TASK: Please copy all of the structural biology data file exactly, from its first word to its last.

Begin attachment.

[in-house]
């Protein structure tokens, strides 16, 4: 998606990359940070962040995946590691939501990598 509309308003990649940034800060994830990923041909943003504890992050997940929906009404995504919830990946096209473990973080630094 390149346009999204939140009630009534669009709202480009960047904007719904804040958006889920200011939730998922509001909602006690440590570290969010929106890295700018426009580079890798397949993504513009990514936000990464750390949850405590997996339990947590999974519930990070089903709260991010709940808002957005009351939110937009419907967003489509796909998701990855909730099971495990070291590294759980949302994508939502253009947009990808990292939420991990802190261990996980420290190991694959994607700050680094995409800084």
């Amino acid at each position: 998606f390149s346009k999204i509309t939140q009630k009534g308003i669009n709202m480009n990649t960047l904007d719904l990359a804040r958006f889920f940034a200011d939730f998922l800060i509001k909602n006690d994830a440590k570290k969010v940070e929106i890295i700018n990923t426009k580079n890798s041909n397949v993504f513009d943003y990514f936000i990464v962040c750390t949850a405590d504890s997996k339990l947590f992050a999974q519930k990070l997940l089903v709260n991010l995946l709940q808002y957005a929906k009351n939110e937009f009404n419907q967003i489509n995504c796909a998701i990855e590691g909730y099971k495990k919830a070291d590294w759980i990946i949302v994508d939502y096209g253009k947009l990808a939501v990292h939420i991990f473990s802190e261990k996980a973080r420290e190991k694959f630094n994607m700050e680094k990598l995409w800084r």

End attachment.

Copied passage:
[in-house]
């Protein structure tokens, strides 16, 4: 998606990359940070962040995946590691939501990598 509309308003990649940034800060994830990923041909943003504890992050997940929906009404995504919830990946096209473990973080630094 390149346009999204939140009630009534669009709202480009960047904007719904804040958006889920200011939730998922509001909602006690440590570290969010929106890295700018426009580079890798397949993504513009990514936000990464750390949850405590997996339990947590999974519930990070089903709260991010709940808002957005009351939110937009419907967003489509796909998701990855909730099971495990070291590294759980949302994508939502253009947009990808990292939420991990802190261990996980420290190991694959994607700050680094995409800084």
């Amino acid at each position: 998606f390149s346009k999204i509309t939140q009630k009534g308003i669009n709202m480009n990649t960047l904007d719904l990359a804040r958006f889920f940034a200011d939730f998922l800060i509001k909602n006690d994830a440590k570290k969010v940070e929106i890295i700018n990923t426009k580079n890798s041909n397949v993504f513009d943003y990514f936000i990464v962040c750390t949850a405590d504890s997996k339990l947590f992050a999974q519930k990070l997940l089903v709260n991010l995946l709940q808002y957005a929906k009351n939110e937009f009404n419907q967003i489509n995504c796909a998701i990855e590691g909730y099971k495990k919830a070291d590294w759980i990946i949302v994508d939502y096209g253009k947009l990808a939501v990292h939420i991990f473990s802190e261990k996980a973080r420290e190991k694959f630094n994607m700050e680094k990598l995409w800084r």